Mississippi public universities deny staff vaccination warrants

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Mississippi public universities are withdrawing policies requiring employees to be vaccinated against COVID-19 after an injunction from a federal judge barring the Biden administration from enforcing its vaccination mandate for federal contractors.

Spokesmen for the University of Mississippi, Mississippi State University, University of Southern Mississippi and Jackson State University told The Associated Press on Friday that schools had halted their efforts to demand vaccination of employees.

The other four universities in the state – Mississippi University for Women, Alcorn State University, Delta State University, and Mississippi Valley State University – have never made vaccination of employees mandatory because they are not considered federal contractors covered by the Order of President Joe Biden, Mississippi Valley State University spokesman Donell Maxie mentioned.

In a letter to employees announcing Wednesday the suspension of the immunization tenure of University of Mississippi employees, Chancellor Glenn Boyce thanked the thousands of workers who “rallied quickly” to submit their immunization cards or exemption requests for review by the January 4 deadline. He said the university always encourages all employees to get the vaccine.

“While this action remains the mandate, the benefits of getting the vaccine are clear,” he wrote.

He said the university would monitor any further development of the law, including any appeals of Georgia’s decision and other court cases related to the vaccination mandate.

“As the courts make their decisions, this situation may change,” Boyce wrote. “If the warrant is restored by a court, we will adjust our efforts accordingly. “

In their messages to staff this week, officials at Mississippi State University and the University of Southern Mississippi said they plan to keep their vaccination portals open so employees can submit proof of. vaccination if they wish.

The vaccination mandate for the University of Mississippi Medical Center will remain in effect.

Biden’s Sept. 9 executive order required that employees performing work related to federal contracts be vaccinated, unless they were eligible for a medical, disability or religious exemption. The order said contractors were to be vaccinated by December 8. That deadline was then extended to January 4 to give workers more time to comply.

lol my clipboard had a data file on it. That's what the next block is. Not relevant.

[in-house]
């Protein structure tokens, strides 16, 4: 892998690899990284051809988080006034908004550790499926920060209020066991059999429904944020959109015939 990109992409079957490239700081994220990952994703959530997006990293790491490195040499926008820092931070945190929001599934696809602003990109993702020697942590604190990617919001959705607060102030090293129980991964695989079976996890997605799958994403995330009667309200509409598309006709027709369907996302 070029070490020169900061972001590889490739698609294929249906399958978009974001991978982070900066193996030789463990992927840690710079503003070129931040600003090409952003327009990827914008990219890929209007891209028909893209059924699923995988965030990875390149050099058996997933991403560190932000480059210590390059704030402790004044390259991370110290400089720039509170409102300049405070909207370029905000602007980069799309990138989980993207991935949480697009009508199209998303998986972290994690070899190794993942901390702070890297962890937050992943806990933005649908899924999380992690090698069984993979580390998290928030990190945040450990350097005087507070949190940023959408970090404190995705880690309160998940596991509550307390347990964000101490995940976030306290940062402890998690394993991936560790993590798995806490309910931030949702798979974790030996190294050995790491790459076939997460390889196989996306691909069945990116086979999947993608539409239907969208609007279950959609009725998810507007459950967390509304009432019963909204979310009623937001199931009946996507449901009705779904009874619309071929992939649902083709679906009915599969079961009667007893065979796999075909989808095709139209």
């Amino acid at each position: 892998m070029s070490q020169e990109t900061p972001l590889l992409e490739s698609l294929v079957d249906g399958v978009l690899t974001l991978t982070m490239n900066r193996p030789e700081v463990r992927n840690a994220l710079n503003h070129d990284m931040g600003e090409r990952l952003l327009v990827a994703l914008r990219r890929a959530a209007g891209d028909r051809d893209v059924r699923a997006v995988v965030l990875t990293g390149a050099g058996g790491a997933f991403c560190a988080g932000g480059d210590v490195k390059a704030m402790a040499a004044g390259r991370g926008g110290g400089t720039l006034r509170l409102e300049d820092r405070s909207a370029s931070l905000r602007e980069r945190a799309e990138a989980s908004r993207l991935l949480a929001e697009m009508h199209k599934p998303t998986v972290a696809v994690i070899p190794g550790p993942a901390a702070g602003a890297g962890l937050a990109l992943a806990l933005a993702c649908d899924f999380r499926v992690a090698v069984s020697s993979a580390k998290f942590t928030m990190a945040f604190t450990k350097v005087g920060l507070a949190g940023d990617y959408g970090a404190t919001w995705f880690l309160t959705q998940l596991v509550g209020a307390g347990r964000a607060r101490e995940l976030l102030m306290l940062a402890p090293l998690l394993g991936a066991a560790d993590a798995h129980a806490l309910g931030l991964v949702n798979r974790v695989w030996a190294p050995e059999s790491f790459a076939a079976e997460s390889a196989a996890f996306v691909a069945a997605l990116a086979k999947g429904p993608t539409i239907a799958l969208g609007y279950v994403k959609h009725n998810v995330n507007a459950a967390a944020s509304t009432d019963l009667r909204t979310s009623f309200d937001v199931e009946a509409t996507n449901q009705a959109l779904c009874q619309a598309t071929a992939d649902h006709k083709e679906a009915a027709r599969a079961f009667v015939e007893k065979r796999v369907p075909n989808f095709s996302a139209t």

The Mississippi Higher Education Institutions Board of Trustees reluctantly voted to enforce the ordinance on Oct. 25 until the ordinance was stayed, delayed or revoked.

Mississippi universities have about 120 federal contracts totaling at least $ 271 million.

The vote was a reversal from a previous decision taken in September by the board of directors to ban public universities from requiring COVID-19 vaccinations unless students or employees work in a clinical setting, such as at the University of Mississippi Medical Center.

Tuesday. U.S. District Court Judge R. Stan Baker in Augusta, Georgia has issued a stay to prevent the warrant from being enforced nationwide.

The order came in response to a lawsuit filed by several contractors and seven states – Alabama, Georgia, Idaho, Kansas, South Carolina, Utah and West Virginia. It applies across the United States because one of those disputing the order is the Associated Builders and Contractors Inc. trade group, whose members do business across the country.

Judge Baker said states would likely succeed in arguing that Biden had exceeded Congressional clearance when he issued the requirement in September. ___

Leah Willingham is a member of the Associated Press / Report for America Statehouse News Initiative Corps. Report for America is a national, nonprofit service program that places reporters in local newsrooms to cover undercover issues.


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